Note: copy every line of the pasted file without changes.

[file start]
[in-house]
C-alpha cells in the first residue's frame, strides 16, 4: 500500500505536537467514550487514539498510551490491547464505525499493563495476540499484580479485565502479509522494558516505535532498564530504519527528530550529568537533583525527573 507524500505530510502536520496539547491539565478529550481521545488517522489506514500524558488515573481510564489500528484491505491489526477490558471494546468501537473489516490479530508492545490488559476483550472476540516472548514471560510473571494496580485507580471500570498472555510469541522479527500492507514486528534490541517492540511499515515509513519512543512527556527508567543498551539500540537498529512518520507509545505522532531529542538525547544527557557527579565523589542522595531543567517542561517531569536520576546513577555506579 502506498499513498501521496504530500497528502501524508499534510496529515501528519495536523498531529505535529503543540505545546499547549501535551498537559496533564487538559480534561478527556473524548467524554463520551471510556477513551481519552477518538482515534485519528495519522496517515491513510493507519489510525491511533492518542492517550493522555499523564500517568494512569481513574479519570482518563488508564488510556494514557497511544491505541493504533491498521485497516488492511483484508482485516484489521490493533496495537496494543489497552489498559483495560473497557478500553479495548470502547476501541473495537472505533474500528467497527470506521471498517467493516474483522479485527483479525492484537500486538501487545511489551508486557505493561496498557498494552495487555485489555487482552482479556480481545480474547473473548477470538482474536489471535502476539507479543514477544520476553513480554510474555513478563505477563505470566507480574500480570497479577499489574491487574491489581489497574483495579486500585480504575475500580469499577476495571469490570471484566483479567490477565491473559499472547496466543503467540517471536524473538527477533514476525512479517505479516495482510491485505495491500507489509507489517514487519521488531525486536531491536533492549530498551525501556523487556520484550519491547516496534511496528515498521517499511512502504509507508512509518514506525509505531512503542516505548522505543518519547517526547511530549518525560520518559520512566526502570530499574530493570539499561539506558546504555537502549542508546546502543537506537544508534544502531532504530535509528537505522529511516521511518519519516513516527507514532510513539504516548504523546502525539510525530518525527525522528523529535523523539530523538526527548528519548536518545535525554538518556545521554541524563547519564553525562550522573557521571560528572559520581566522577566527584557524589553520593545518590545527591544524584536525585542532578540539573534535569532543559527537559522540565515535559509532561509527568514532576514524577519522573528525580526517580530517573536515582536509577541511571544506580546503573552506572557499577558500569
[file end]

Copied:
[in-house]
C-alpha cells in the first residue's frame, strides 16, 4: 500500500505536537467514550487514539498510551490491547464505525499493563495476540499484580479485565502479509522494558516505535532498564530504519527528530550529568537533583525527573 507524500505530510502536520496539547491539565478529550481521545488517522489506514500524558488515573481510564489500528484491505491489526477490558471494546468501537473489516490479530508492545490488559476483550472476540516472548514471560510473571494496580485507580471500570498472555510469541522479527500492507514486528534490541517492540511499515515509513519512543512527556527508567543498551539500540537498529512518520507509545505522532531529542538525547544527557557527579565523589542522595531543567517542561517531569536520576546513577555506579 502506498499513498501521496504530500497528502501524508499534510496529515501528519495536523498531529505535529503543540505545546499547549501535551498537559496533564487538559480534561478527556473524548467524554463520551471510556477513551481519552477518538482515534485519528495519522496517515491513510493507519489510525491511533492518542492517550493522555499523564500517568494512569481513574479519570482518563488508564488510556494514557497511544491505541493504533491498521485497516488492511483484508482485516484489521490493533496495537496494543489497552489498559483495560473497557478500553479495548470502547476501541473495537472505533474500528467497527470506521471498517467493516474483522479485527483479525492484537500486538501487545511489551508486557505493561496498557498494552495487555485489555487482552482479556480481545480474547473473548477470538482474536489471535502476539507479543514477544520476553513480554510474555513478563505477563505470566507480574500480570497479577499489574491487574491489581489497574483495579486500585480504575475500580469499577476495571469490570471484566483479567490477565491473559499472547496466543503467540517471536524473538527477533514476525512479517505479516495482510491485505495491500507489509507489517514487519521488531525486536531491536533492549530498551525501556523487556520484550519491547516496534511496528515498521517499511512502504509507508512509518514506525509505531512503542516505548522505543518519547517526547511530549518525560520518559520512566526502570530499574530493570539499561539506558546504555537502549542508546546502543537506537544508534544502531532504530535509528537505522529511516521511518519519516513516527507514532510513539504516548504523546502525539510525530518525527525522528523529535523523539530523538526527548528519548536518545535525554538518556545521554541524563547519564553525562550522573557521571560528572559520581566522577566527584557524589553520593545518590545527591544524584536525585542532578540539573534535569532543559527537559522540565515535559509532561509527568514532576514524577519522573528525580526517580530517573536515582536509577541511571544506580546503573552506572557499577558500569